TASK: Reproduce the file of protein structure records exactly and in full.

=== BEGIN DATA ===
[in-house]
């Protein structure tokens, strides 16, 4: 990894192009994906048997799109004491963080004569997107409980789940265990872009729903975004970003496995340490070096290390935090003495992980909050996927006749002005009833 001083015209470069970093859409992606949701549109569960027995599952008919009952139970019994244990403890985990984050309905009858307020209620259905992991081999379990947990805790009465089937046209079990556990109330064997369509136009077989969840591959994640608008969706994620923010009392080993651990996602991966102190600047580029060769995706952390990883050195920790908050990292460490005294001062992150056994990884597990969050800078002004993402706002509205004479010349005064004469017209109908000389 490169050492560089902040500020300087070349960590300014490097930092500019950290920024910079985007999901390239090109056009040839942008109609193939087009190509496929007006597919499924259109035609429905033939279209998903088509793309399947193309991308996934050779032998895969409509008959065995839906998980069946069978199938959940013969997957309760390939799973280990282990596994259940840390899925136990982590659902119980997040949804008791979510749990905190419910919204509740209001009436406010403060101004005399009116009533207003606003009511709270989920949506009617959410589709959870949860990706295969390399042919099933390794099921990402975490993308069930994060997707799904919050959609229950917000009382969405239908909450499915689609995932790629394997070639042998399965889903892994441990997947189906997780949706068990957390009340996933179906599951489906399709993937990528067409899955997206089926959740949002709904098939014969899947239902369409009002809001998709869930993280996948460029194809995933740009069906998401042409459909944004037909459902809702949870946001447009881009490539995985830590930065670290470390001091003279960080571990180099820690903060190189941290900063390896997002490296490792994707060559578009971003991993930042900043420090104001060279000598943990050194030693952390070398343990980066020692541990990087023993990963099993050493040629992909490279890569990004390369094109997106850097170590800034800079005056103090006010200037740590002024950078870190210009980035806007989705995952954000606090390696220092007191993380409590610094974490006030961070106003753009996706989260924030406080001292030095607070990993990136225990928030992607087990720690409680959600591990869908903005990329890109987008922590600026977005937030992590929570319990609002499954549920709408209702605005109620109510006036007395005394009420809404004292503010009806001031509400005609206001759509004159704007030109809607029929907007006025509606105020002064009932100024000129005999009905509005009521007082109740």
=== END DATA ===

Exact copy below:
[in-house]
């Protein structure tokens, strides 16, 4: 990894192009994906048997799109004491963080004569997107409980789940265990872009729903975004970003496995340490070096290390935090003495992980909050996927006749002005009833 001083015209470069970093859409992606949701549109569960027995599952008919009952139970019994244990403890985990984050309905009858307020209620259905992991081999379990947990805790009465089937046209079990556990109330064997369509136009077989969840591959994640608008969706994620923010009392080993651990996602991966102190600047580029060769995706952390990883050195920790908050990292460490005294001062992150056994990884597990969050800078002004993402706002509205004479010349005064004469017209109908000389 490169050492560089902040500020300087070349960590300014490097930092500019950290920024910079985007999901390239090109056009040839942008109609193939087009190509496929007006597919499924259109035609429905033939279209998903088509793309399947193309991308996934050779032998895969409509008959065995839906998980069946069978199938959940013969997957309760390939799973280990282990596994259940840390899925136990982590659902119980997040949804008791979510749990905190419910919204509740209001009436406010403060101004005399009116009533207003606003009511709270989920949506009617959410589709959870949860990706295969390399042919099933390794099921990402975490993308069930994060997707799904919050959609229950917000009382969405239908909450499915689609995932790629394997070639042998399965889903892994441990997947189906997780949706068990957390009340996933179906599951489906399709993937990528067409899955997206089926959740949002709904098939014969899947239902369409009002809001998709869930993280996948460029194809995933740009069906998401042409459909944004037909459902809702949870946001447009881009490539995985830590930065670290470390001091003279960080571990180099820690903060190189941290900063390896997002490296490792994707060559578009971003991993930042900043420090104001060279000598943990050194030693952390070398343990980066020692541990990087023993990963099993050493040629992909490279890569990004390369094109997106850097170590800034800079005056103090006010200037740590002024950078870190210009980035806007989705995952954000606090390696220092007191993380409590610094974490006030961070106003753009996706989260924030406080001292030095607070990993990136225990928030992607087990720690409680959600591990869908903005990329890109987008922590600026977005937030992590929570319990609002499954549920709408209702605005109620109510006036007395005394009420809404004292503010009806001031509400005609206001759509004159704007030109809607029929907007006025509606105020002064009932100024000129005999009905509005009521007082109740």